I do occasionally run into exclusive nastiness in the session scene (as well as plain ordinary boredom from ageing players who won't try anything new to them). There's always at least one anti-English bigot at every Irish session, so I don't bother with them any more. They need to learn to deal with that. The absolute pits is a local egomaniac who gets annual refills of snobbery and smugness at the Willie Clancy school - no way in hell would I ever want to go near it.


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Subject: RE: Where Have all the Folkies Gone
From: GUEST,Some bloke
Date: 19 Feb 19 - 10:31 AM

I got as far as Jim’s opening salvo reckoning that young performers are more interested in writing their own songs and where’s the folk in that?

Folk eh? If only there was an evolving tradition genre of music where songs of yesterday through the generations are blended within a performance with new songs that reflect today’s society?

Tsk.



Meanwhile back in the real world. I’m enjoying the most productive period in UK folk since the revival. The young talent we book at our club each and every week combined with the nostalgic treat of our heroes of yesterday who still tour...

It’s a golden age for the traditional and wider folk music appreciators. One bloke who comes every week even wears his trousers up to his tits. Living the dream eh?


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Subject: RE: Where Have all the Folkies Gone
From: Steve Gardham
Date: 19 Feb 19 - 10:34 AM

Pretty similar here in Hull, Jack, except I don't see any snobbery in the many sessions round here or the singarounds which are very varied and lively with a good mix of generations.


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Subject: RE: Where Have all the Folkies Gone
From: GUEST,Peter Laban
Date: 19 Feb 19 - 10:53 AM

'refills of snobbery and smugness at the Willie Clancy school - no way in hell would I ever want to go near it'

And you denounce people for bigotry?


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Subject: RE: Where Have all the Folkies Gone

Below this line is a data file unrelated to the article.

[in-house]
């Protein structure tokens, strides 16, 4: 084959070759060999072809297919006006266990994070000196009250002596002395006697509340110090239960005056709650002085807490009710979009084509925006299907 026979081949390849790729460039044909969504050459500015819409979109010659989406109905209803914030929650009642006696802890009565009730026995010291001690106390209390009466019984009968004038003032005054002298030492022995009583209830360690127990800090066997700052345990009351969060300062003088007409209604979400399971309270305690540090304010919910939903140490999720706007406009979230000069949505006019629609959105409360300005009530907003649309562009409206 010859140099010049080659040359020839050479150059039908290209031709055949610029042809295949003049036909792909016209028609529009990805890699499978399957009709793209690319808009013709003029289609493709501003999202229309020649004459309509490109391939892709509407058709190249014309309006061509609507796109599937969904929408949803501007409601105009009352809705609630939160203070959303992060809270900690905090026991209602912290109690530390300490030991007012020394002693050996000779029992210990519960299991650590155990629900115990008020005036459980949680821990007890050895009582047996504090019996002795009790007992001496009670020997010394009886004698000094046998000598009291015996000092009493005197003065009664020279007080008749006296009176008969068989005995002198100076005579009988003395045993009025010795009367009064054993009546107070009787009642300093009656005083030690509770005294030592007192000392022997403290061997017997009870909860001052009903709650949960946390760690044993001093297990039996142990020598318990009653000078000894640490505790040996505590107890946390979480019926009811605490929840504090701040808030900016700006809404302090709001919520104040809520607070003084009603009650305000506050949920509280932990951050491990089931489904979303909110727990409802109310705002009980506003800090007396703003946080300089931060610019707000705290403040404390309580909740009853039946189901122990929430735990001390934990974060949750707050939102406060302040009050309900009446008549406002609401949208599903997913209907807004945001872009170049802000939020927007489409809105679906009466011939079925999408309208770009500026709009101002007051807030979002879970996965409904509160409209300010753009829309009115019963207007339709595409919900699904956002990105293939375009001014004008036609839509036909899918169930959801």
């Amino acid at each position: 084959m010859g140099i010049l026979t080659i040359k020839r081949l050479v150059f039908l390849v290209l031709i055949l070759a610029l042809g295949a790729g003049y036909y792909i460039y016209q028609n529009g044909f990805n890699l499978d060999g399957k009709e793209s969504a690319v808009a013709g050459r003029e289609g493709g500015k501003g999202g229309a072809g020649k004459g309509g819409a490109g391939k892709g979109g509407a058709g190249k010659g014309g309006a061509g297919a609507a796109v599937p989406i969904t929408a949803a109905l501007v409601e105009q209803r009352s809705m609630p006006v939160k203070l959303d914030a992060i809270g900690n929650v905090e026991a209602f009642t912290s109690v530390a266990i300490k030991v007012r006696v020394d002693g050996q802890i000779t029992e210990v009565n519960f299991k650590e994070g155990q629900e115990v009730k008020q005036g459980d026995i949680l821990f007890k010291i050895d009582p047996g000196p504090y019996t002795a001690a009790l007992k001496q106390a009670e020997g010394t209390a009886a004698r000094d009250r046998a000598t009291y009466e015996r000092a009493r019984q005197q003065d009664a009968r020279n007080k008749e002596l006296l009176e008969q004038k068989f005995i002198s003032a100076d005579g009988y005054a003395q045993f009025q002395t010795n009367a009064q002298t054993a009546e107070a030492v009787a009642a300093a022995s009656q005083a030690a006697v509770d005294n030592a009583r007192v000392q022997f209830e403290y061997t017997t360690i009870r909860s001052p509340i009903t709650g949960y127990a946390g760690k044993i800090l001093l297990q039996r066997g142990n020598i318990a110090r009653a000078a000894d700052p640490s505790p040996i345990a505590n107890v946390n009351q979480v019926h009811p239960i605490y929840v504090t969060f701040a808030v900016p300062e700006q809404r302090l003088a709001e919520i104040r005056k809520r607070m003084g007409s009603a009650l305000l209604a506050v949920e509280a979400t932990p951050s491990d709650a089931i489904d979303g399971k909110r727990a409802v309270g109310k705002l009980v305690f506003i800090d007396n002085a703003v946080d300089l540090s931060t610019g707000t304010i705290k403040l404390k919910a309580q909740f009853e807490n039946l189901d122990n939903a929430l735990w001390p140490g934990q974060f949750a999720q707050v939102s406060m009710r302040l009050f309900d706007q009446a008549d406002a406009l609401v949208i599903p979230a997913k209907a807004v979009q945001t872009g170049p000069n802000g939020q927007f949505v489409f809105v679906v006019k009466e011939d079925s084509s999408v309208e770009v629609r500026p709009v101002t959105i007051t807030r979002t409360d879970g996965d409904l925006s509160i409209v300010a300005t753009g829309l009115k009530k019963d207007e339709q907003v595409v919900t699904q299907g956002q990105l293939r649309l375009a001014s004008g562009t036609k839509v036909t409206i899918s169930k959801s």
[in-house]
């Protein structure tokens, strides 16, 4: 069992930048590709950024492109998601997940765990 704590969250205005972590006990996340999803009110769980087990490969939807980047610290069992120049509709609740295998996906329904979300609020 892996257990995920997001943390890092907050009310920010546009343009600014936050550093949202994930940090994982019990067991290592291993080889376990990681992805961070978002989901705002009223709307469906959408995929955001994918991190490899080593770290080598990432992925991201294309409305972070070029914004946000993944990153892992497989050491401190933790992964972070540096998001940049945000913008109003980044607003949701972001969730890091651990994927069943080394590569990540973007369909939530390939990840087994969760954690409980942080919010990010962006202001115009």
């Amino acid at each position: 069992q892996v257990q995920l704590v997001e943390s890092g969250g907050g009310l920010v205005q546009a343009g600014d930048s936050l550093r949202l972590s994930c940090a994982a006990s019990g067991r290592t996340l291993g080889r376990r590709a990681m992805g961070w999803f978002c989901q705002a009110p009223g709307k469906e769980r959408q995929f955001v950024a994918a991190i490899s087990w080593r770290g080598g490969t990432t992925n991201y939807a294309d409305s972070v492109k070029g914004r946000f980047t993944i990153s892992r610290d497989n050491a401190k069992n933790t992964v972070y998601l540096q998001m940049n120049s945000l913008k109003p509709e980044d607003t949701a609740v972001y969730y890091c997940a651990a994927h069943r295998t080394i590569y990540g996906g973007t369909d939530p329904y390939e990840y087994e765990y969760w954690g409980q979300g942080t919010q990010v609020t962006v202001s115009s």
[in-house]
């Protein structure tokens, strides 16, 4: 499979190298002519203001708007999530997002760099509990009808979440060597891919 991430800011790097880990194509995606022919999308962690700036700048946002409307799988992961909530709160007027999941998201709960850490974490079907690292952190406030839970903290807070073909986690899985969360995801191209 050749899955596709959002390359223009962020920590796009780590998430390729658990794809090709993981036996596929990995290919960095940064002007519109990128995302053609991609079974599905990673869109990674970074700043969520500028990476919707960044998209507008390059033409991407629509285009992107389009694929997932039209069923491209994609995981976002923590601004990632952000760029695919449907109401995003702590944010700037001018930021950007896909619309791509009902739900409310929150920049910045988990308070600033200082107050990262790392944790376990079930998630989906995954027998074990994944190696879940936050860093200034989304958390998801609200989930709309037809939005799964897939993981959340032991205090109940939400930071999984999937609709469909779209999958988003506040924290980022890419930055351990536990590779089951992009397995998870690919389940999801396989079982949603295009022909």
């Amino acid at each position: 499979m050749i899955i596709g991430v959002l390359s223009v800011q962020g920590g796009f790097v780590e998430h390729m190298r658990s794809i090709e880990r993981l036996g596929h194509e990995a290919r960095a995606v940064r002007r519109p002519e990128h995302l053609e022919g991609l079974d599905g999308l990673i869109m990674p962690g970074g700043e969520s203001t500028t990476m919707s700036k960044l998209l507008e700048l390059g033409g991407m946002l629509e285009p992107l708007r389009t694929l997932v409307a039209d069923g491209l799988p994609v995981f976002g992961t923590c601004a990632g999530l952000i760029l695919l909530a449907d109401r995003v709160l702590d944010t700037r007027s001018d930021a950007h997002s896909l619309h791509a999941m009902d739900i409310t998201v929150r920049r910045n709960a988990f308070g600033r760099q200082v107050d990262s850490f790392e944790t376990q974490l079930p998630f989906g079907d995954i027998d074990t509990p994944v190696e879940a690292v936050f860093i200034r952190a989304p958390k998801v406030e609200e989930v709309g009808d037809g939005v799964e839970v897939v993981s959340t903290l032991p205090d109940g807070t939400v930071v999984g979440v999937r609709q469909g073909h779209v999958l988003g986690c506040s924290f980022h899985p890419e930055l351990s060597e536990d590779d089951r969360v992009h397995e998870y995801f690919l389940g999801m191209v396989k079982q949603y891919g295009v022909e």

From: Jim Carroll
Date: 19 Feb 19 - 11:25 AM

"young performers are more interested in writing their own songs "
Where the hell did I ever say that? - would that more young people made their own songs rather than having to wait till the industry decided what it was going to sell them
I have been talking about what passes for folk songs in today's clubs - I probably know and sing as many songs composed in the folk idiom as I do traditional ones

What a pity you have to "book" your singers - we ran clubs where the residents were quite capable of singing their way though an evening without having to buy them in - grass-roots clubs
People have claimed here that the oldies are dying off (hence the fall in sales) and the newbies aren't replacing them
The folk scene was started so we could all develop our singing,and along with it, our understanding of folk songs
That's what appears to have gone down the pan
Jacks take on the Willie Clancy Summer School sums up the reluctance to discuss this issue rationally
The School was first set up to honour one of Ireland's greatest traditional musicians, for as long as it could, it ran on the practice of involving the few remaining traditional musicians and singers who sand, plaed and taught their art and when they died away, their descendants and former pupils took over
This weekend we were treated to two talks on two local musicians - after the first talk, we spent a glorious hour or so listening to the playing of the children and grandchildren of the subject of the talk.
If you find that "smug" Jack - stay away - we really don't need people like you when we have thousands of kids who are playing as well as Tom McCarthy's kids
I always remember my greatest objection to Mary Whitehouse was her readiness in condemning things she refused to try for herself
It seems the U.K. is being haunted by a similar specte at the feast
Jim Carroll


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Subject: RE: Where Have all the Folkies Gone
From: GUEST,Jack Campin
Date: 19 Feb 19 - 12:58 PM

I have seen positive descriptions of the Willie Clancy school too. But the only product of it I've ever met is somebody I now avoid being in the same room with.

There aren't many really unpleasant people in the folk scene but it only takes one to make an event into something I don't want to be at.


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Subject: RE: Where Have all the Folkies Gone
From: Jim Carroll
Date: 19 Feb 19 - 01:06 PM

"But the only product of it I've ever met is somebody I now avoid being in the same room with."